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Cataloochee Resort developer says retail component viable

Jimmy and Keith Leatherwood were always glad to see the developers of Cataloochee Wilderness Resorts walk in to their local hangout, the Jonathan Creek Café. It meant free coffee.

The developer would unfurl maps on the table outlining plans for a massive residential and commercial resort spanning 4,500 acres in their rural Haywood community. The maps showed golf courses, a ski resort, lakes, one million square feet of shopping and entertainment, condos, a hotel and hundreds of homes.

“Everybody would gather around because they’d get him to buy them a cup of coffee for listening to him,” Keith said.

“We called him the money man,” Jimmy added.

There was a catch, however. The developers didn’t own a single acre of land.

Jimmy said those who owned land in the path of the development — himself included — were taken aback to see their property penciled in on the plans when no one had ever approached them about purchasing it.

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“When they go to moving dirt, I’ll believe it,” Jimmy said.

While the project largely fell off the public radar when the economic crisis hit, the developers say they haven’t gone away.

“People need to know we have not gone away and we are still moving forward,” said Frank Wood, president of Cataloochee Wilderness Resorts, which has an office in Clyde. “We have a lot of work to do yet.”

Wood said the residential phase of the development is on hold pending a rebound of the economy and housing market. But the company is still actively pursuing plans for one million square feet of shopping and entertainment clustered just off Interstate 40 at exit 20.

“The chances of it not happening are pretty slim at this point,” Wood said.

Several pieces have to fall in place simultaneously: financing to buy the land, lease agreements with retailers and property owners willing to sell.

Wood said they are not at liberty to say which retailers are being courted since negotiations are not finalized.

As for financing, Wood said lenders are interested, but he can’t say who.

“They are not ready for us to disclose it until it is all wrapped up with a neat little bow on it,” Wood said. Two pieces of financing are needed — one to buy the land and the other to undertake construction, Wood said.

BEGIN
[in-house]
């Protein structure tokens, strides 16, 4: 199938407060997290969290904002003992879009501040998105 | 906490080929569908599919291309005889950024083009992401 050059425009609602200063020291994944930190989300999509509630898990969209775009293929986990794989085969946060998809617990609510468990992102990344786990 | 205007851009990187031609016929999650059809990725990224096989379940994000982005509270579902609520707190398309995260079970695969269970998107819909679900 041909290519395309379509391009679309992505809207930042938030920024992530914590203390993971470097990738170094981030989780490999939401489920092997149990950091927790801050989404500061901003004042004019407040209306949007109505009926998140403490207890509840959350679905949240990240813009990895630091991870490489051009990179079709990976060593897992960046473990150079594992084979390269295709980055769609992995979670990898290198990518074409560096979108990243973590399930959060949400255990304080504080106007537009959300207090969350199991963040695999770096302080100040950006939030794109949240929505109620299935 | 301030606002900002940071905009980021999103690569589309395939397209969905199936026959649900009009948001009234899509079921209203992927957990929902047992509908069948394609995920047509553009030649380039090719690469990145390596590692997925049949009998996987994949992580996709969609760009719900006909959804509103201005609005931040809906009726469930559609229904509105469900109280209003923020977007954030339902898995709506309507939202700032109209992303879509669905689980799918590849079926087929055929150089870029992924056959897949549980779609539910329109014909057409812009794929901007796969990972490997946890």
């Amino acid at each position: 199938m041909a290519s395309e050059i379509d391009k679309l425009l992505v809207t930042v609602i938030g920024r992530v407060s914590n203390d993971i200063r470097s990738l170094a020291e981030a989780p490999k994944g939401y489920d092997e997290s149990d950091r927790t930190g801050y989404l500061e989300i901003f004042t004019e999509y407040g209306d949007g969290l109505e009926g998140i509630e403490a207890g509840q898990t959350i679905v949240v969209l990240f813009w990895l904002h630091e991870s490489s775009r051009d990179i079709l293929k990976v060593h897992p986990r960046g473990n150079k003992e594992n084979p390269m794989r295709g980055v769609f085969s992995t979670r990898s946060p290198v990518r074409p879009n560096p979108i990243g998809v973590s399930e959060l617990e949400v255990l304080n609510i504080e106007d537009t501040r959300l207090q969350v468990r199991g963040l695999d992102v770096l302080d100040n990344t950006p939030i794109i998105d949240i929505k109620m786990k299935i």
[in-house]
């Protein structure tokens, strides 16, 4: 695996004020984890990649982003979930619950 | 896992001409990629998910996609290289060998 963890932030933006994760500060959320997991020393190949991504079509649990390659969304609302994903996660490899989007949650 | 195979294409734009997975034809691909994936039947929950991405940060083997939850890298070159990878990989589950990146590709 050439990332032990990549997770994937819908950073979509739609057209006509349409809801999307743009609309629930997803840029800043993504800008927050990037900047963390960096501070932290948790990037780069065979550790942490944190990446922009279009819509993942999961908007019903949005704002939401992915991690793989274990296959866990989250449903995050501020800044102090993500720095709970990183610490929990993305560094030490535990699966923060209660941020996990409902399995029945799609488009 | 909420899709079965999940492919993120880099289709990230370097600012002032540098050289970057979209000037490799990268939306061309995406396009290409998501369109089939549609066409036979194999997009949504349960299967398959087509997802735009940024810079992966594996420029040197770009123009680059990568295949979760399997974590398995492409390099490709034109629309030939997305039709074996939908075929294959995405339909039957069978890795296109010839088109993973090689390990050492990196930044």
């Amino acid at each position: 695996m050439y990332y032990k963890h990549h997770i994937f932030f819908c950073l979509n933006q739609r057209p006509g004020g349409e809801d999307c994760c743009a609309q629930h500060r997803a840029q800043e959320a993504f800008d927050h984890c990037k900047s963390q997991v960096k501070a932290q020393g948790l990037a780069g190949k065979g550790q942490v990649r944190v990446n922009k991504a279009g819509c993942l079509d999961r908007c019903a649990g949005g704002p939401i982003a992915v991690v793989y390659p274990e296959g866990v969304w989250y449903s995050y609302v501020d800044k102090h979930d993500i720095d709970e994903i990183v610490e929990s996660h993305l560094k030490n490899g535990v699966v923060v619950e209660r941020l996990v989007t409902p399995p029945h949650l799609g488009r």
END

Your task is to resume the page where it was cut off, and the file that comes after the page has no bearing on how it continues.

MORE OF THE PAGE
Property options are still forthcoming as well, Wood said. During their initial foray into the community in 2007, the developers say they secured a few property options here and there but mostly gauged willingness to sell through verbal conversations. The property options they once held have now expired, Wood said.

Mike Sorrells, owner of a service station and convenience store on Jonathan Creek, was among the few who were actually offered signed property options. Sorrells got to keep the money they put down when the option expired.

“They were always aboveboard with me,” Sorrells said. “I understood it may or may not happen.”

Sorrells said the plans were so ambitious that they were likely unrealistic.

“All that was premature, totally out of the box. That was someone’s dream,” Sorrells said. “I think that was a big dream and probably an unrealistic dream. Nobody really believed it.”

Wood disagrees that the grand plan is unrealistic. But he would agree that they went public prematurely.

“This project came into the public light before we were ready for it to come into the public light,” Wood said.

Sorrells believes a retail and commercial development centered around Interstate 40 would be quite viable.

“I think the majority of people would like to see something at that exit one way or another,” Sorrells said.

“Jonathan Creek will grow eventually,” Jimmy Leatherwood agreed. “Whether it is going to be this, I don’t know, but eventually it will grow.”

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